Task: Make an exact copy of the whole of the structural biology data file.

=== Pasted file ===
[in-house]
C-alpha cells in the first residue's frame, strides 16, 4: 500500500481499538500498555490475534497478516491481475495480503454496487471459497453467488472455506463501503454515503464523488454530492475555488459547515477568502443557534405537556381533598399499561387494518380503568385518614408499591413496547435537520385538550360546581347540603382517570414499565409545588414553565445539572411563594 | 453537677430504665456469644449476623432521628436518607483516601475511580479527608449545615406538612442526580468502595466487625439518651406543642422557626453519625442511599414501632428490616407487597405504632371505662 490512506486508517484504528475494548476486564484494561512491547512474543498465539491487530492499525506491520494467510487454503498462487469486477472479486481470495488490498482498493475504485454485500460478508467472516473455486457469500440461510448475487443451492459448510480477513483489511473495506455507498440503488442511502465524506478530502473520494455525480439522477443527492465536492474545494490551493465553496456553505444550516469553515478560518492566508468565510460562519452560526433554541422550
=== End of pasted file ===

[in-house]
C-alpha cells in the first residue's frame, strides 16, 4: 500500500481499538500498555490475534497478516491481475495480503454496487471459497453467488472455506463501503454515503464523488454530492475555488459547515477568502443557534405537556381533598399499561387494518380503568385518614408499591413496547435537520385538550360546581347540603382517570414499565409545588414553565445539572411563594 | 453537677430504665456469644449476623432521628436518607483516601475511580479527608449545615406538612442526580468502595466487625439518651406543642422557626453519625442511599414501632428490616407487597405504632371505662 490512506486508517484504528475494548476486564484494561512491547512474543498465539491487530492499525506491520494467510487454503498462487469486477472479486481470495488490498482498493475504485454485500460478508467472516473455486457469500440461510448475487443451492459448510480477513483489511473495506455507498440503488442511502465524506478530502473520494455525480439522477443527492465536492474545494490551493465553496456553505444550516469553515478560518492566508468565510460562519452560526433554541422550